In certain diagnostic equipment and systems, large numbers of various sized bottles of different liquid reagents are required. In these systems, liquids are typically stored in conventional bottles with a needle pierceable septum at one end. Fluids can be extracted from these bottles in several ways. For example, the septum can be pierced with a short or a long needle. The long needle is designed to reach the bottom of the bottle to extract the liquid, and the short needle provides an air vent to replace the liquid with air as it is extracted from the bottle. A long needle causes safety concerns and requires complex mechanisms to protect and guide into the bottle. Another example of a method for extracting the liquid from these bottles is to provide a significant air volume above the liquid to allow for low vacuum level build-up while extracting. This method has certain drawbacks as well because allowing even a small vacuum build-up in the bottle can introduce dispensing errors at selector valves in the liquid handling system. Furthermore, liquid storage systems and interfaces that use this method are difficult to manage.

SUMMARY OF THE INVENTION

The present invention provides for liquid reagent storage and handling and can be used in conjunction with microfluidic volume analyzing equipment such as chemical analyzers and single molecule sequencing equipment. Generally, the invention provides a safe and easy way to manage efficiently liquid reagents for use in a variety of laboratory equipment. The present invention helps reduce the likelihood of accidental sticks to laboratory personnel, allows for flexibility of experimental design, and helps maximize the use of chemical reagents to prevent waste.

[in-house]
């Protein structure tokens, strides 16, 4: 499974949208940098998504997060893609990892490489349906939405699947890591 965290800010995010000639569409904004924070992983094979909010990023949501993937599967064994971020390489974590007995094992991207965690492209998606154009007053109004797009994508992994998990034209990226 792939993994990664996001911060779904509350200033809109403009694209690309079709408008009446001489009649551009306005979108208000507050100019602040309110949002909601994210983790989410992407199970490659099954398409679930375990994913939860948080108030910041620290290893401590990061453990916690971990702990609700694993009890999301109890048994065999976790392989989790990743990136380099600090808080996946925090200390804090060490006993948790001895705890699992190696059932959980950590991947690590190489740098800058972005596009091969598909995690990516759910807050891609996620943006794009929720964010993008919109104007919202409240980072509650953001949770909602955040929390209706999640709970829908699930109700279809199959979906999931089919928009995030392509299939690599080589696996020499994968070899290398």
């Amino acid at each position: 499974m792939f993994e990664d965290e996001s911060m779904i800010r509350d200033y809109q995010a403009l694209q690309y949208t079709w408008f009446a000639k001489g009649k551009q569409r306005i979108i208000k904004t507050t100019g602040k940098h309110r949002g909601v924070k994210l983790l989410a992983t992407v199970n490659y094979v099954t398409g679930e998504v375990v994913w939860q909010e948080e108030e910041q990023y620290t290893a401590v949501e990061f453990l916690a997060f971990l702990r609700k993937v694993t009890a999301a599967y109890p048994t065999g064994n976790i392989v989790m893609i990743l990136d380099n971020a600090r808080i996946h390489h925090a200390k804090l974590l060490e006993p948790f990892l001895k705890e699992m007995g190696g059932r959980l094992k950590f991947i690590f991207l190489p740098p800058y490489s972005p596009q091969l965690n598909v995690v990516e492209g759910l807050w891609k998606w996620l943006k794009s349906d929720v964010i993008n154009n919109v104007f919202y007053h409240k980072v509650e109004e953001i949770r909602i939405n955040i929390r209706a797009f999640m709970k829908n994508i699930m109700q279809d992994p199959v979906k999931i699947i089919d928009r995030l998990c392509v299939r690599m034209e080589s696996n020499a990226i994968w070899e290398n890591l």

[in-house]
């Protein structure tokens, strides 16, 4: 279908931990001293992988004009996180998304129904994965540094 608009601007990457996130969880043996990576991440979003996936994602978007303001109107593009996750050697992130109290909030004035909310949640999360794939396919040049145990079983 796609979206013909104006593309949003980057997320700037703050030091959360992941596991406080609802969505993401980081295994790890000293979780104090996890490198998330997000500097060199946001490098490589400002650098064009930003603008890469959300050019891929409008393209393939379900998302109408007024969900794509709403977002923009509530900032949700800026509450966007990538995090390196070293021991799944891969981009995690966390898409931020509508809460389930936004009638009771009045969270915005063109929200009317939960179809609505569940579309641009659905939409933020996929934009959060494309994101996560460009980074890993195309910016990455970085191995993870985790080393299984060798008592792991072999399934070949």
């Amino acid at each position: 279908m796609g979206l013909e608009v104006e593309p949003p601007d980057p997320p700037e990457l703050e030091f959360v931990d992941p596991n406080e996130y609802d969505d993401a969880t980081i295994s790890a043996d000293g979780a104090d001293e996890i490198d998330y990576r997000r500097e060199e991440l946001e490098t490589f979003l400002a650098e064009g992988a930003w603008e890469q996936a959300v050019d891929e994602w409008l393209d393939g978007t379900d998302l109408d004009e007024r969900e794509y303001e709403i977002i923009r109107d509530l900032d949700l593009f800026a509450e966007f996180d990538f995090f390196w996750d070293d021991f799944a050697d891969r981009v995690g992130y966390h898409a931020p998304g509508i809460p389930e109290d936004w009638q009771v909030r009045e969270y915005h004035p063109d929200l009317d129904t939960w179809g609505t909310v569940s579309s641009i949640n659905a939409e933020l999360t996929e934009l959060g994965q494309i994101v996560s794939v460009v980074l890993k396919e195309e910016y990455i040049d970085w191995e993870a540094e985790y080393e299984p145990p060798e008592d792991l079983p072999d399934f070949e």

In a particular embodiment, the invention features an apparatus comprising a plurality of containers. Each of the containers includes a liquid reagent, a top pierceable septum and a bottom pierceable septum. The apparatus also includes a lower array of needles. Each of the lower needles in the lower array of needles is arranged to penetrate the bottom pierceable septum of a different one of the containers and each of the needles include a passage so the liquid can flow out of the pierced container. The apparatus further includes an upper array of needles. Each of the upper needles in the upper array of needles is arranged to penetrate the top pierceable septum of a different one of the containers and each of the needles include a passage so gas can flow into the pierced container to occupy the space created as the liquid flows out of the container.

In an alternative embodiment, a subset of two or more of the containers can be selectively secured together to form a cartridge assembly. One of more of these cartridge assemblies can be used to streamline or simplify the process of loading and unloading liquid reagents. A further aspect of this embodiment allows for customized cartridge assemblies designed for specific applications so that the liquid in each container of the cartridge is used up at approximately the same time.

In another aspect of the invention, the lower array of needles includes non-coring needles with a closed sharpened end. These needles include an aperture in the side of the needle, which can be positioned slightly inside the bottom pierceable septum to maximize the utilization of the liquid reagents.

In a further aspect of the invention, the upper array of needles is fluidly coupled to a filter, ventilation system, check valve or an inert gas system. For a variety of reasons it may be important to regulate the flow of gas into, or out of the containers as the liquids are being withdrawn. Some reagents may give off toxic fumes or unpleasant odors while others may degrade in the presence of oxygen. Providing a partially or completely sealed system can help provide a safer work environment and prevent the liquid reagents from breaking down or altering their composition.

In yet another aspect of the invention, the liquid storage apparatus further includes a liquid level sensor. Analytical equipment utilizing the liquid reagents stored in the apparatus can be damaged if gasses are allowed to enter the other systems. One way of preventing this damage is to provide liquid level sensors for each individual container or for the entire apparatus that either notifies the user when the liquid level is getting low or shuts down the equipment. Various types of sensors can be used with the apparatus including, for example, ultrasonic, optical, capacitance level sensing.